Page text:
Sunday, 2 October 2011

Eric Pickles confirms that council tax does not pay for local services

How are my local services funded? Surely by my council tax?


This is a common misconception but Eric Pickles, Secretary of State for Local Government and Communities,  demonstrates that it is simply not the case, with his announcement of an extra £250 million from central government to fund the most important of local services (in his opinion), weekly rubbish collections. Looking at the numbers from my local council, Oxford, you can see the breakdown of where funding for the council's expenditure comes from.

Council tax accounts for only 43% of council spending. The bulk of the council's income comes via central government through a redistribution of business rates (levied locally but pooled nationally) and a straight grant.  It should be noted however that the government is mandating that business rates, via the localism bill, should in future stay in the locality in which they were collected. This could act as an incentive for local communities to accept new business development in their area. 

Additionally it is important to define what 'local services' actually include. Rubbish collection and street lights are obviously local. However, despite the fact that they are funded nationally, I think that many people would regard their local schools and hospitals as 'local services' since they typically expect to find education and medical services within their community and they are not prepared to travel across the country for alternatives. In this respect the amount of money raised by council tax pales into insignificance when you compare it to spending on other 'local services'.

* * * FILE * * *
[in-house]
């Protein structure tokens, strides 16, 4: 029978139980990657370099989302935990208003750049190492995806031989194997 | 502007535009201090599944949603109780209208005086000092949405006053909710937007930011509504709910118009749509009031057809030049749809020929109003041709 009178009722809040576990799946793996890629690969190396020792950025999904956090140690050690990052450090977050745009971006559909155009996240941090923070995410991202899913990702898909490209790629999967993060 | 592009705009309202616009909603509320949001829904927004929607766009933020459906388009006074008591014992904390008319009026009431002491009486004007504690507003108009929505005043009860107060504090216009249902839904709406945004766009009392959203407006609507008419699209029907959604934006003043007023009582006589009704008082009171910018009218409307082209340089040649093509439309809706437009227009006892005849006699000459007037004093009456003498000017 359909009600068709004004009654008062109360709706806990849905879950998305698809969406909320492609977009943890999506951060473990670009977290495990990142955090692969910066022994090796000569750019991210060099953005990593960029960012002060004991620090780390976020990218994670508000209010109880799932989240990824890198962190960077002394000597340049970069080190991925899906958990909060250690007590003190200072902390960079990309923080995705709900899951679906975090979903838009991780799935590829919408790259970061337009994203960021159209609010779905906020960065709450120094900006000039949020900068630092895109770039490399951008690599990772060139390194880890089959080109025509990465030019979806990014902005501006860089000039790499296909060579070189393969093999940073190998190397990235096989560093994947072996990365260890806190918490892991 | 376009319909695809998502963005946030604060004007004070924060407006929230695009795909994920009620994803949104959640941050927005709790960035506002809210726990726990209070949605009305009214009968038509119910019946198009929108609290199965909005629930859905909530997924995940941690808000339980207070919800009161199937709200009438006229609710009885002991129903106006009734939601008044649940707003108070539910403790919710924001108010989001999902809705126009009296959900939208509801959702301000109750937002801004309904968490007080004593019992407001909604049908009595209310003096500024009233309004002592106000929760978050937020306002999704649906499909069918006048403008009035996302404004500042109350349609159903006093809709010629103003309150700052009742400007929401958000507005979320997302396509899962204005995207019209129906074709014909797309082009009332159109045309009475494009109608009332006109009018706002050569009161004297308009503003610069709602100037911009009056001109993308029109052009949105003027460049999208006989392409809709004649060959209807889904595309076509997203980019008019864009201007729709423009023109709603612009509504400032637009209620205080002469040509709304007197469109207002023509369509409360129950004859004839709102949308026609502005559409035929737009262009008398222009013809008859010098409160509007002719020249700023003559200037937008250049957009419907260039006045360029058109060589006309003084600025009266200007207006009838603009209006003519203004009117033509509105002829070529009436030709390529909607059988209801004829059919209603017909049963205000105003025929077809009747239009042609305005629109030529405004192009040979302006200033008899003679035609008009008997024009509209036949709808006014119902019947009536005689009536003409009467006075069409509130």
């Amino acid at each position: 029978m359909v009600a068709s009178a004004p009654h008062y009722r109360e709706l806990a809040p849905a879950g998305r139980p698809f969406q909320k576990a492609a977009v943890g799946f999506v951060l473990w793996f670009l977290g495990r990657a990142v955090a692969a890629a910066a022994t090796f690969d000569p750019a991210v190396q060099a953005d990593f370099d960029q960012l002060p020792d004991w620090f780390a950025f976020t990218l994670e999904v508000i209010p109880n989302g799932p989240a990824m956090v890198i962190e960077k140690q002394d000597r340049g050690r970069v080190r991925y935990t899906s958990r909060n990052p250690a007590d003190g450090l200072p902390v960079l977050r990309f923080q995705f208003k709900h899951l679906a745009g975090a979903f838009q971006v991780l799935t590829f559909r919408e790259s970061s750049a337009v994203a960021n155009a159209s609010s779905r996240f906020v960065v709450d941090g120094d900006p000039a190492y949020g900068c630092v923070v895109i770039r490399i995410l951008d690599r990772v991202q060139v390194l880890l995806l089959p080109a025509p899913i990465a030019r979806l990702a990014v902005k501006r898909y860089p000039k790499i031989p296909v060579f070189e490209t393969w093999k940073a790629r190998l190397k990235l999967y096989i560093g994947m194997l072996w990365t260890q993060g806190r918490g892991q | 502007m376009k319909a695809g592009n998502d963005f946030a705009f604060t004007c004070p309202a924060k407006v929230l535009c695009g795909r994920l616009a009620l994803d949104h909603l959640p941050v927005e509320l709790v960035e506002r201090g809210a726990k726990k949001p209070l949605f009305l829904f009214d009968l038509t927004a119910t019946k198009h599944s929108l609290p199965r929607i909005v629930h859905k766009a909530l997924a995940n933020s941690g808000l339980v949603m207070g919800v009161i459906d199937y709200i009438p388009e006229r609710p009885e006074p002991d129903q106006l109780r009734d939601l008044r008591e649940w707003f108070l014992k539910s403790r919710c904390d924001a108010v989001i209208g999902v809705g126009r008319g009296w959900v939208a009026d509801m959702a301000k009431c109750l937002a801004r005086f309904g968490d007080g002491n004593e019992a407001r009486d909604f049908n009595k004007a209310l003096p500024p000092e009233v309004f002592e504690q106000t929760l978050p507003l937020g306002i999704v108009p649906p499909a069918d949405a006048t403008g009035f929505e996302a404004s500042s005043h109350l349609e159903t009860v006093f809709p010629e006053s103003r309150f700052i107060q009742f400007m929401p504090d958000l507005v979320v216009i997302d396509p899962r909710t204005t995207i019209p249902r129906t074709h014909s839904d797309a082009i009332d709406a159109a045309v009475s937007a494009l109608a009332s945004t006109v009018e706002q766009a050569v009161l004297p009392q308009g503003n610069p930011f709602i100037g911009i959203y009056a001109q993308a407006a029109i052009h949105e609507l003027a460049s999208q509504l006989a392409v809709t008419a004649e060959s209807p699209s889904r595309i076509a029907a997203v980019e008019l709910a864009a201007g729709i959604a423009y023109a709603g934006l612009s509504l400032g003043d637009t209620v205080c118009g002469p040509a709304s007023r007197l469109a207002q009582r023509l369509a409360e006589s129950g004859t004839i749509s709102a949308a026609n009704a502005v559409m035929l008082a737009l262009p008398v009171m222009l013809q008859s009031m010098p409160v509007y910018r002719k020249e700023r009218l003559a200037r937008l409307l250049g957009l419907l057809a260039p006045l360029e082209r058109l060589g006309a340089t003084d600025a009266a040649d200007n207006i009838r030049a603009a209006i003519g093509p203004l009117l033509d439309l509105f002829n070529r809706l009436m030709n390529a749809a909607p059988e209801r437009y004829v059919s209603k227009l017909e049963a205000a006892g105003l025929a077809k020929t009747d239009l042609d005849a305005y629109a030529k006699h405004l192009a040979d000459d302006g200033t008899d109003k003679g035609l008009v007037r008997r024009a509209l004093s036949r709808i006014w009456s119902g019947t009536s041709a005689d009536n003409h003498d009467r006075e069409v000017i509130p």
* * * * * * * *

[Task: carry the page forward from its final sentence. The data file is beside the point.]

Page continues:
Oxford council tax revenues are £12.5 million (2011), Oxford hospitals expenditure (2011) is £625 million and the plot above displays these numbers as areas. Obviously including spending on local schools would make the council tax receipt look even smaller. So, given that there are: excellent public transport options, two highly regarded primary schools, two world-class hospitals, all within walking distance from my home. I would say the 'local' taxes I pay, with respect to the public services on my doorstep, look pretty good value. For other people this may not be the case(!) and I will return to elaborate this point in later posts.

Data from and

1 comment:

  1. Yup, when it boils down to it, and ignoring waste, theft and corruption, about ninety five per cent of all govt spending is 'local services', and council tax pays for less than five per cent thereof.